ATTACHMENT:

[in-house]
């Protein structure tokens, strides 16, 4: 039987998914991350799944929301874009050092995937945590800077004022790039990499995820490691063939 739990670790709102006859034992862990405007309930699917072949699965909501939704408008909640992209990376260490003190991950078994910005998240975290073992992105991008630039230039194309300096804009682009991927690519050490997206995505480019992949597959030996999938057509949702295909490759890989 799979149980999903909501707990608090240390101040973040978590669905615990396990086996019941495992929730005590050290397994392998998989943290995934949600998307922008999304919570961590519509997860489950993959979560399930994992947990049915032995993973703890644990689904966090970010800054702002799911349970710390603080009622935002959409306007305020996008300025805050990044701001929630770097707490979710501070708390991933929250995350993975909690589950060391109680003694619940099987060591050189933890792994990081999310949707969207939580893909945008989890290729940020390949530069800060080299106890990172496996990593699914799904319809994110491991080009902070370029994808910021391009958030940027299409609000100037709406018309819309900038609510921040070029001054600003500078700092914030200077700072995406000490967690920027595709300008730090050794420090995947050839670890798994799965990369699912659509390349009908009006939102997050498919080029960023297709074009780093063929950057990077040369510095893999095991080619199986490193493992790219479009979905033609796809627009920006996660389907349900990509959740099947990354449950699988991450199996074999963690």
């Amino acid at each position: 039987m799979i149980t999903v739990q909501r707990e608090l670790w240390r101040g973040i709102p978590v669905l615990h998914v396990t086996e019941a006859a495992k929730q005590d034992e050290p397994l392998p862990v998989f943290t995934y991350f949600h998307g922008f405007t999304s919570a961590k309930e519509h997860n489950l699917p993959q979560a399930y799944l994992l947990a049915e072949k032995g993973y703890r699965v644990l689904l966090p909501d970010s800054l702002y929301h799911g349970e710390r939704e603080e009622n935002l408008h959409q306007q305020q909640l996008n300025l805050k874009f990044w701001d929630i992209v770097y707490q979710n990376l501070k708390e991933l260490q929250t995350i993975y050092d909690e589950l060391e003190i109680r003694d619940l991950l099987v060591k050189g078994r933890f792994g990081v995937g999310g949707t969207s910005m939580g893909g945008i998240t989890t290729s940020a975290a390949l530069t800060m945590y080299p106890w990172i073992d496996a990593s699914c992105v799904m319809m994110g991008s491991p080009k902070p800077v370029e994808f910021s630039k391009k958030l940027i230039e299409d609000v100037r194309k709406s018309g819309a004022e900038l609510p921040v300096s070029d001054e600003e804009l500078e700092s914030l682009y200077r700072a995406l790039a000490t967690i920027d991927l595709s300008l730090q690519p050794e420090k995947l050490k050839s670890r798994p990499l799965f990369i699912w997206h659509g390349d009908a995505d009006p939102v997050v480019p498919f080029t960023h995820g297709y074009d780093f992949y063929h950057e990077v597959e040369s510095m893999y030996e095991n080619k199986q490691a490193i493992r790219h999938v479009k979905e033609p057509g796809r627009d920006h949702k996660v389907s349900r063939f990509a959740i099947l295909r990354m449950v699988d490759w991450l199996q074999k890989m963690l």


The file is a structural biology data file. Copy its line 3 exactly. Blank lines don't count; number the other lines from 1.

């Amino acid at each position: 039987m799979i149980t999903v739990q909501r707990e608090l670790w240390r101040g973040i709102p978590v669905l615990h998914v396990t086996e019941a006859a495992k929730q005590d034992e050290p397994l392998p862990v998989f943290t995934y991350f949600h998307g922008f405007t999304s919570a961590k309930e519509h997860n489950l699917p993959q979560a399930y799944l994992l947990a049915e072949k032995g993973y703890r699965v644990l689904l966090p909501d970010s800054l702002y929301h799911g349970e710390r939704e603080e009622n935002l408008h959409q306007q305020q909640l996008n300025l805050k874009f990044w701001d929630i992209v770097y707490q979710n990376l501070k708390e991933l260490q929250t995350i993975y050092d909690e589950l060391e003190i109680r003694d619940l991950l099987v060591k050189g078994r933890f792994g990081v995937g999310g949707t969207s910005m939580g893909g945008i998240t989890t290729s940020a975290a390949l530069t800060m945590y080299p106890w990172i073992d496996a990593s699914c992105v799904m319809m994110g991008s491991p080009k902070p800077v370029e994808f910021s630039k391009k958030l940027i230039e299409d609000v100037r194309k709406s018309g819309a004022e900038l609510p921040v300096s070029d001054e600003e804009l500078e700092s914030l682009y200077r700072a995406l790039a000490t967690i920027d991927l595709s300008l730090q690519p050794e420090k995947l050490k050839s670890r798994p990499l799965f990369i699912w997206h659509g390349d009908a995505d009006p939102v997050v480019p498919f080029t960023h995820g297709y074009d780093f992949y063929h950057e990077v597959e040369s510095m893999y030996e095991n080619k199986q490691a490193i493992r790219h999938v479009k979905e033609p057509g796809r627009d920006h949702k996660v389907s349900r063939f990509a959740i099947l295909r990354m449950v699988d490759w991450l199996q074999k890989m963690l």